From inquirer.net (By Gabriel Pabico Lalu):
MANILA, Philippines – The new trains acquired by the Philippine National Railways (PNR) from Indonesia will not reach the Alabang station, as rail officials have admitted encountering obstruction and security problems.
Transportation Secretary Arthur Tugade on Wednesday said they initially wanted the trains to reach the Alabang station and the other stations beyond it, but the plan was shelved for safety reasons after the trains were stoned and attacked by people with slingshots.
The new trains, manufactured by the Indonesian government-owned company PT Inka, will start servicing commuters on Monday next week, December 16. It will carry passengers from Malabon to the FTI station in Taguig.
“Next week you will see this train running on the PNR system […] FTI to Malabon (stations). Gusto nga ho naming isama yung Alabang, kaya lang ho dinelay muna namin (We want to include Alabang station but we opted to delay it),” Tugade said during his speech.
“Kasi ang nangyayari ho ‘don sa Alabang, kailangang sabihin ko ito […] ‘pag dumaan ‘yong linya ng tren sa Alabang, binabato, tinitirador. So it puts into jeopardy the safety of the riding public, ngayon ho titiradorin ho ‘wag muna natin padaanin ‘yong bagong train, hulihin muna yung mga animal na ‘to,” he added.
(What is happening in Alabang, and I must admit, is that when trains pass by the station, people will throw stones and attack it with slingshots. So it puts into jeopardy the safety of the riding public, now if they would do that, we would not allow the train to pass by that area. We will arrest these animals first.)
Obstruction along PNR tracks is not a new problem. In poverty-ridden Metro Manila, several informal settlers chose to build houses along the railways, as it provides them an easy access to one of the metropolis’ cheapest modes of transportation.
People living near the rail tracks also developed their own carts and trolleys — makeshift train cars made compatible with the rail tracks. These things, however, expose people to greater dangers as trains have to stop abruptly whenever the trolleys are using the tracks.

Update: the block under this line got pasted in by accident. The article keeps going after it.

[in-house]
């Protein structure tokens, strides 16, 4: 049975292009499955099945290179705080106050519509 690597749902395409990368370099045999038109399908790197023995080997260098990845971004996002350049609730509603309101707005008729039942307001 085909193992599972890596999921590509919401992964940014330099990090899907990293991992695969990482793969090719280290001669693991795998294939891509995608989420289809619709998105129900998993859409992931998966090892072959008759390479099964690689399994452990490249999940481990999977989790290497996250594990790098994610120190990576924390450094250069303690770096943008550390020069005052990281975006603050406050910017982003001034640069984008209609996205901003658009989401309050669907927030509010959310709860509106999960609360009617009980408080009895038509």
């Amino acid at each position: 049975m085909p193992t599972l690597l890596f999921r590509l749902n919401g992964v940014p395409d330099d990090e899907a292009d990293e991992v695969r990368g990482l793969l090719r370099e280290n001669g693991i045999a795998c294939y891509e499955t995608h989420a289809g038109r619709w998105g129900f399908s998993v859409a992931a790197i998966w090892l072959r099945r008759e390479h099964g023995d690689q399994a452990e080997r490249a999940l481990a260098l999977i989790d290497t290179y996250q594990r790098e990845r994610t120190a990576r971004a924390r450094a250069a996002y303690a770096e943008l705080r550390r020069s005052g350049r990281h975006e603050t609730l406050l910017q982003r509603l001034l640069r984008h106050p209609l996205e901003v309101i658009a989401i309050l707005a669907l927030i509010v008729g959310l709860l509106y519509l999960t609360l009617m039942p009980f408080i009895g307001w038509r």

Tugade’s claims were seconded by PNR General Manager Junn Magno, who said that stone-throwing incidents have been almost regular in the gap between FTI in Taguig and the Alabang station.
He also said that making trains pass by Alabang is risky because broken windows not only lead to higher expenses but also to delayed trips, as it may take over an hour to replace the broken parts.
Tugade and Magno earlier led the formal unveiling of the new PNR trains, which is expected to increase the rail system’s daily capacity which currently stands at 65,000 across its 36 stations in Metro Manila.
Magno noted that each train set can carry around 750 to 800 passengers, and is reliable to make eight to 10 trips a day — more efficient numbers compared to existing trains’ six trips per day.
Aside from the two officials, the unveiling of the new trains at the Port Area was graced by Indonesian Ambassador Dr. Sinyo Harry Sarundajang, PT Inka officials, and House transportation committee chair and Samar 1st District Rep. Edgar Mary Sarmiento.
The PNR is the country’s oldest railway system, spanning over 1,000 kilometers of railway in its heyday. However, mismanagement has forced it to stop operation in the provinces, although the government plans to revitalize its regional operations.